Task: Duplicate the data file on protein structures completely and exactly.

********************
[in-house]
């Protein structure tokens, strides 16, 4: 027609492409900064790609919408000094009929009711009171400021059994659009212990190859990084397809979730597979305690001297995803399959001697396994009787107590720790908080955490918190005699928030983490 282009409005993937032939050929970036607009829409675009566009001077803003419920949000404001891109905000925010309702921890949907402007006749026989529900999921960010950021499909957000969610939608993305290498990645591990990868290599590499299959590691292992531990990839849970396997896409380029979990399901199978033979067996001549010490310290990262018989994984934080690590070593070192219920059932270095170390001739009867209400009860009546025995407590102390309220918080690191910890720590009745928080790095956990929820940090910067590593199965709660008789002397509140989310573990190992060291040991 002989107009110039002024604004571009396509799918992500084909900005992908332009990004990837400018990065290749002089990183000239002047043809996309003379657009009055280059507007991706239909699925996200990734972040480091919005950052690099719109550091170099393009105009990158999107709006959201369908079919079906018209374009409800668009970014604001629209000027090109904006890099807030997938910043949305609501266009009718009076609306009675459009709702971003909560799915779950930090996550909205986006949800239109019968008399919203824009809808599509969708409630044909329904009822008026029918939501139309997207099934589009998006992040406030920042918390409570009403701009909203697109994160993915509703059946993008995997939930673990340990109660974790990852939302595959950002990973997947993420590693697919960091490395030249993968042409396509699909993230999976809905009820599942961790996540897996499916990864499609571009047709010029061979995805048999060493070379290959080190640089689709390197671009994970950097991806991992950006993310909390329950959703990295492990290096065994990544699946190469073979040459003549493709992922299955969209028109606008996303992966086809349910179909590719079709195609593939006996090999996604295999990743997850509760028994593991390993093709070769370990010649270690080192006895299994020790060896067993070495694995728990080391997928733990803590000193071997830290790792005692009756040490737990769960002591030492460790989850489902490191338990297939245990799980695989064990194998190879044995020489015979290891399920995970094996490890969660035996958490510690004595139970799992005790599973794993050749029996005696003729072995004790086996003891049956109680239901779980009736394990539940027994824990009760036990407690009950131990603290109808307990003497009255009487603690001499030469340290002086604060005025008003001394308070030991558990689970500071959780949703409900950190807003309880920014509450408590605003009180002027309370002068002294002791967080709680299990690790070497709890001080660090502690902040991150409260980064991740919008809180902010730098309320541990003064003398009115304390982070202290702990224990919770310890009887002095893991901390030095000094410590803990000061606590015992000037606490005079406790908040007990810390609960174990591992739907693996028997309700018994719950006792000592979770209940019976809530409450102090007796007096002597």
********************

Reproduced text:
[in-house]
């Protein structure tokens, strides 16, 4: 027609492409900064790609919408000094009929009711009171400021059994659009212990190859990084397809979730597979305690001297995803399959001697396994009787107590720790908080955490918190005699928030983490 282009409005993937032939050929970036607009829409675009566009001077803003419920949000404001891109905000925010309702921890949907402007006749026989529900999921960010950021499909957000969610939608993305290498990645591990990868290599590499299959590691292992531990990839849970396997896409380029979990399901199978033979067996001549010490310290990262018989994984934080690590070593070192219920059932270095170390001739009867209400009860009546025995407590102390309220918080690191910890720590009745928080790095956990929820940090910067590593199965709660008789002397509140989310573990190992060291040991 002989107009110039002024604004571009396509799918992500084909900005992908332009990004990837400018990065290749002089990183000239002047043809996309003379657009009055280059507007991706239909699925996200990734972040480091919005950052690099719109550091170099393009105009990158999107709006959201369908079919079906018209374009409800668009970014604001629209000027090109904006890099807030997938910043949305609501266009009718009076609306009675459009709702971003909560799915779950930090996550909205986006949800239109019968008399919203824009809808599509969708409630044909329904009822008026029918939501139309997207099934589009998006992040406030920042918390409570009403701009909203697109994160993915509703059946993008995997939930673990340990109660974790990852939302595959950002990973997947993420590693697919960091490395030249993968042409396509699909993230999976809905009820599942961790996540897996499916990864499609571009047709010029061979995805048999060493070379290959080190640089689709390197671009994970950097991806991992950006993310909390329950959703990295492990290096065994990544699946190469073979040459003549493709992922299955969209028109606008996303992966086809349910179909590719079709195609593939006996090999996604295999990743997850509760028994593991390993093709070769370990010649270690080192006895299994020790060896067993070495694995728990080391997928733990803590000193071997830290790792005692009756040490737990769960002591030492460790989850489902490191338990297939245990799980695989064990194998190879044995020489015979290891399920995970094996490890969660035996958490510690004595139970799992005790599973794993050749029996005696003729072995004790086996003891049956109680239901779980009736394990539940027994824990009760036990407690009950131990603290109808307990003497009255009487603690001499030469340290002086604060005025008003001394308070030991558990689970500071959780949703409900950190807003309880920014509450408590605003009180002027309370002068002294002791967080709680299990690790070497709890001080660090502690902040991150409260980064991740919008809180902010730098309320541990003064003398009115304390982070202290702990224990919770310890009887002095893991901390030095000094410590803990000061606590015992000037606490005079406790908040007990810390609960174990591992739907693996028997309700018994719950006792000592979770209940019976809530409450102090007796007096002597």